Advanced Financial Accounting Tutorial Questions

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Week 1: Disclosure

Some researchers believe that even in the absence of regulations, there is an incentive present to provide credible information about the operations and position of the entity to external parties in form of lower costs to the entity’s operations.

This view is based on the assumption that stakeholders of the entity who are not actively engaged in managing the entity, will assume that the managers are operating the business for personal benefits, in the absence of information about the entity’s performance for a period (Solomon, 2007). This belief supports the idea that lesser the amount of information available, the more risk the external parties will associate with the investments in the entity and thus will require higher returns on the amounts contributed, thus manifesting as higher cost of capital for the entity solely because of non-disclosure of the operational performance  (Solomon, 2007).

This disincentive to withholding information about the operation of the entity will encourage the managers to voluntarily provide credible and optimal amount of useful information of the entity’s performance  (Solomon, 2007). More amount of information will result in higher confidence of investors.

Another basis of this belief is that managers’ remuneration is based on past performance of the entity, and thus to command a higher amount of remuneration, they will try not only to adopt strategies that will improve the entity in short and long term periods but will also highlight this information through adequate disclosures to interested external parties (Brunelli & Carlo, 2019).

Carrying on with the market related incentive to providing information, an entity that Is silent about its operations is more likely to be underperforming and thus is under a risk of being taken over by another entity that will likely replace the presumed ineffective management with more efficient one  (Brunelli & Carlo, 2019).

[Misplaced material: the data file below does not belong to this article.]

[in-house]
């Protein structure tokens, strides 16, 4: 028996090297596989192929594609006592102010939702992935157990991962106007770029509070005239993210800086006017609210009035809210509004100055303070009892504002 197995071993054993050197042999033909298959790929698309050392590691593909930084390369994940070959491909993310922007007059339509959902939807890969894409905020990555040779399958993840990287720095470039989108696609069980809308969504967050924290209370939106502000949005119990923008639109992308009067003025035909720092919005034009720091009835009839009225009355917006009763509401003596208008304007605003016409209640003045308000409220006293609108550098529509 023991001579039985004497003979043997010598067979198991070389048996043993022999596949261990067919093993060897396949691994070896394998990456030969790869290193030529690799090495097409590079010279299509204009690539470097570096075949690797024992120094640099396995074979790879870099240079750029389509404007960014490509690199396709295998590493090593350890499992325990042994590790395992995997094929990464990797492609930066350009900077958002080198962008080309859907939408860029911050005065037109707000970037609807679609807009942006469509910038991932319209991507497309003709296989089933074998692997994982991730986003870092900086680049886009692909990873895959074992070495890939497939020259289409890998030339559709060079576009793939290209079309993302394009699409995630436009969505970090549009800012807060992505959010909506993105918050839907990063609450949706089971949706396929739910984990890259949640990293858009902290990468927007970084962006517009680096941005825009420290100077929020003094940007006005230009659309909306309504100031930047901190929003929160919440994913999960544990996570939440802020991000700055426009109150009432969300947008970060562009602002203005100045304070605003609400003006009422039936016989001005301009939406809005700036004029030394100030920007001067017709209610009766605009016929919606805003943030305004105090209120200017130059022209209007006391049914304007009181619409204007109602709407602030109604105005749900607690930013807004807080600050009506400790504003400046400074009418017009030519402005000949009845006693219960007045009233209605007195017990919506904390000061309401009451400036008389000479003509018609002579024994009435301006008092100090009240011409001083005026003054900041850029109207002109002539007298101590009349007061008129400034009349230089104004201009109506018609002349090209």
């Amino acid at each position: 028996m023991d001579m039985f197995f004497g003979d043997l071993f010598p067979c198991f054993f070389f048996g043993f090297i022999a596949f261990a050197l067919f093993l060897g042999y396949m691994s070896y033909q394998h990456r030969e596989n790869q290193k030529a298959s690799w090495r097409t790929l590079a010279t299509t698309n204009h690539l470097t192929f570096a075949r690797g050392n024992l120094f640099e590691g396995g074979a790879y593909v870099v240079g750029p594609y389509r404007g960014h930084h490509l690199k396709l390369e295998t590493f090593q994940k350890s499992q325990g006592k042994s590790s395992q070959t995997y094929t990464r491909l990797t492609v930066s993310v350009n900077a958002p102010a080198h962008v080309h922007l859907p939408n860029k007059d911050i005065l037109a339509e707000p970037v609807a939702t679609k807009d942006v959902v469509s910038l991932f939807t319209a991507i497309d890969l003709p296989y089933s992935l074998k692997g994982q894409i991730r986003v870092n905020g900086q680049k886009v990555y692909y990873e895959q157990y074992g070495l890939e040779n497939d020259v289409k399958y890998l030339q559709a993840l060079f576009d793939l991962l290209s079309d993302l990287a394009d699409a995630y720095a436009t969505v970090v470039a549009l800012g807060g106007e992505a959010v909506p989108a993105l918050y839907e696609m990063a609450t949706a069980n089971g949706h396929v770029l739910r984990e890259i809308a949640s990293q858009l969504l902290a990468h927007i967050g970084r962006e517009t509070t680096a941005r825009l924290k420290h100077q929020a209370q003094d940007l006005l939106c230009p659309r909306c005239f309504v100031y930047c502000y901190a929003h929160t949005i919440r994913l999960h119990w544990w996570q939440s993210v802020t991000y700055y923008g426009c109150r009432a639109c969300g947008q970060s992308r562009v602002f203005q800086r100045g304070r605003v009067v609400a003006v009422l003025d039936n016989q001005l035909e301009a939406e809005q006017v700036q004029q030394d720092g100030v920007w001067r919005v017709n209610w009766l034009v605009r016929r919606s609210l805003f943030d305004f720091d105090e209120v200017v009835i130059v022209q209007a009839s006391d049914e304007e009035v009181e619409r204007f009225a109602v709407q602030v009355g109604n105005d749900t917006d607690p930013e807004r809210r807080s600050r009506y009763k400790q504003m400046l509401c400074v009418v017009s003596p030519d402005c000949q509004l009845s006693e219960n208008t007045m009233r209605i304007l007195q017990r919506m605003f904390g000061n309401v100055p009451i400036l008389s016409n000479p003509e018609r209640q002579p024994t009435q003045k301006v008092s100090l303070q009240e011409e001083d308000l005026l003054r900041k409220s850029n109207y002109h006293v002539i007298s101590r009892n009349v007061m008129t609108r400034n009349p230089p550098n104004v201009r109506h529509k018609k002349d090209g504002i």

Thus, even in the absence of regulation, the managers will be encouraged to disclose both good and bad news about the entity, which may sound counter-intuitive but the market will assess a silent entity as an entity that has very bad news to disclose  (Brunelli & Carlo, 2019).

Another perspective to take into account is that the reputation of the managers and the entity that withholds bad information which is subsequently opened to the public Is likely to deteriorate, with little to no possibility of recovery  (Brunelli & Carlo, 2019). 

This belief system presents these arguments to prove that the entity with above mentioned characteristics will be likely to have a higher cost of capital than others.

Week 2: Conceptual Frameworks

Conceptual frameworks, in general, organize the premises and concepts that underlie corporate accounting, particularly financial accounting (Pounder, 2009). It offers a conceptual basis for accounting standards and, as a result, is expected to help provide a better understanding of these standards and enhance foreseeability in their interpretation.

For this reason, the conceptual framework themselves have no force of law. However, the ASIC act allows the AASB to make accounting standards under the force of law under section 334 of the Corporations Act  (Pounder, 2009).

The accounting standards themselves dictate that when a specific standard is not available on a particular matter or the existing standards do not provide sufficient guidance regarding that matter, the conceptual framework is to be used in a prudent manner to work out a reasonable solution to the problem which does not contradict the guidance of another standard  (Pounder, 2009). 

Thus the accounting standard AASB 108, which has the force of law pursuant to the Corporations Act , requires management to refer to the IASB/AASB conceptual framework where a specific issue is not addressed in a particular accounting standard (Mills, 2017). That is, in the absence of a specific accounting standard to address an issue, reporting entities must be guided by the IASB/AASB conceptual framework.

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